How Nakuru residents lost millions in jobs fraud

Nakuru City

An aerial view of Nakuru town as seen on November 30, 2021. 

Photo credit: Courtesy

Last November, Cynthia* (not her real name) came across her friend's WhatsApp status advertising a business selling health supplements.

Intrigued, she visited the firm’s offices in downtown Nakuru, where she was introduced to someone whom the company, which touted itself as championing a healthy and wealthy lifestyle, said would be her mentor.

The “mentor” pitched the health benefits of their supplements, emphasising disease prevention and outlining a compensation scheme where Cynthia would be paid between Sh4,800 and Sh6,000 for each new client she introduced.

To Cynthia, it was like killing two birds with one stone; gaining financial independence while at the same time promoting health. She decided to join the venture, selecting a package with a price tag of Sh42,000.

“They said the health supplements prevent diseases like cancer, arthritis and others which are expensive to treat. [The mentor] told me that they were new in Nakuru but many people had already joined,” she told Nation.

She was required to pay the total amount to receive her supplements within a week.

She managed to raise half the money through her savings and contributions from friends, but, to unlock the full package, she was told, she had to enlist more clients to the programme.

“I was hesitant at first, but I told myself that it was my friend who referred me so it had to be genuine. After paying half the money, I asked when I could get the supplements. I was told I would get the product after unlocking the full package through client referrals,” she said.

However, her anticipation turned to disappointment as the company continued to withhold the promised supplements, citing the need for additional client recruitment.

Frustrated and feeling deceived, Cynthia attempted to contact the company, but her inquiries were met with evasion.

Even her friend, who had initially introduced her to the business, redirected her back to the firm, which would often send text messages, urging her to attend online meetings.

“When I was given my receipt, I was close to client number 750, meaning there were many others who had come before me and had suffered the same fate. I did not know they were con artists. They had a physical office and employees. The way they explained the scheme to me made it look so real. I have been trying to reach out to them to ask them to refund my money. I hope one day we will get our money back,” she said.

Another victim, Sharon*, fell prey to the scheme after being enticed by her neighbour, who promised substantial earnings for referring new clients.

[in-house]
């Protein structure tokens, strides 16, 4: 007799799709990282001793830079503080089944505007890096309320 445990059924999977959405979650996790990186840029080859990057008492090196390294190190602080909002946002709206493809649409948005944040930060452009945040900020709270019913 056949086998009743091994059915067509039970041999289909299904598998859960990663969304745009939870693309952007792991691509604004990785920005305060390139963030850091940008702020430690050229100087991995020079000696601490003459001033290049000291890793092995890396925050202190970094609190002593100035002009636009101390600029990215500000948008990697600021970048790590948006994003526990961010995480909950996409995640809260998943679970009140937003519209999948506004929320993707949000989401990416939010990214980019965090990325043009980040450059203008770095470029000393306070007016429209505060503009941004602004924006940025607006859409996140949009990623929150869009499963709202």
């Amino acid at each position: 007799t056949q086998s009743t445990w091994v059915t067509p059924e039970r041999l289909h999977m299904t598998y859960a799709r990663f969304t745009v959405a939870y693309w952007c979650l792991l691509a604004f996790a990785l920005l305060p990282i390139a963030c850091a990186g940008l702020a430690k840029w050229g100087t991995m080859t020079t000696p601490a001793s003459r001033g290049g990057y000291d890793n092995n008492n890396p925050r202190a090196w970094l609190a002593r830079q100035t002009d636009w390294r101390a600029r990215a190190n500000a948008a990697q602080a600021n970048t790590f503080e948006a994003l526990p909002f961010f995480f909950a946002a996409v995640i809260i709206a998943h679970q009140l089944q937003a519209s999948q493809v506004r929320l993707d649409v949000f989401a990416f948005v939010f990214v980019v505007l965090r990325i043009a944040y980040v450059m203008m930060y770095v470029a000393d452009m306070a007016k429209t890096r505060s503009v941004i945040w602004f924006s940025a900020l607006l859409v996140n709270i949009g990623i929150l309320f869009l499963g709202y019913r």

Driven by the allure of financial gain, Sharon opted for the highest-priced package, going as far as taking out a loan to fund her entry into what she believed was a lucrative business venture.

However, the reality proved starkly different, and she found herself losing over Sh100,000.

“I really wanted the supplements for my aging parents back in the village as well as my other relatives. The company simply pocketed our hard-earned money, minting millions before anyone could find out that it was a scam,” Sharon said.

For Kennedy Mugo, he became a target of the deceptive scheme when he received an invitation to what he believed was a county-sponsored forum to discuss health issues and the economic empowerment of the youth.

The invitation seemed official, and he thought it originated from the government.

“We are pleased to inform you that you have been selected to attend the inter-county health and financial empowerment meeting on February 10 [to discuss] where to get capital to start a business, enrolling in the housing programme and health services by the national government, quality education including travelling overseas for further studies and trips and vacations worldwide,” said the SMS.

However, upon attending the meeting, the resident of Gilgil said that, to his surprise, there were no officials from the county or national government and the purported event was a trick orchestrated by the same Nakuru-based company.

Instead of genuine discussions on health and financial empowerment, the company focused on aggressively promoting its health supplement packages.

“We tried asking questions but we were denied the opportunity to speak. They, instead, asked us to select our representatives who would be taken through the packages and later explain them to us in greater detail," he said.

"They are taking advantage of the high unemployment rate in the country to con people. Some people even paid to attend the meeting. People should be keen and know that there is nothing for free," Mugo added.

Nakuru County Police Commander Samuel Ndanyi asked those who’ve fallen prey to the fraudsters to report the cases for investigations to start.

“We will be able to launch investigations once the victims report the matter to us," he said

The Central Bank of Kenya has in the past issued warnings about the proliferation of pyramid schemes across the country.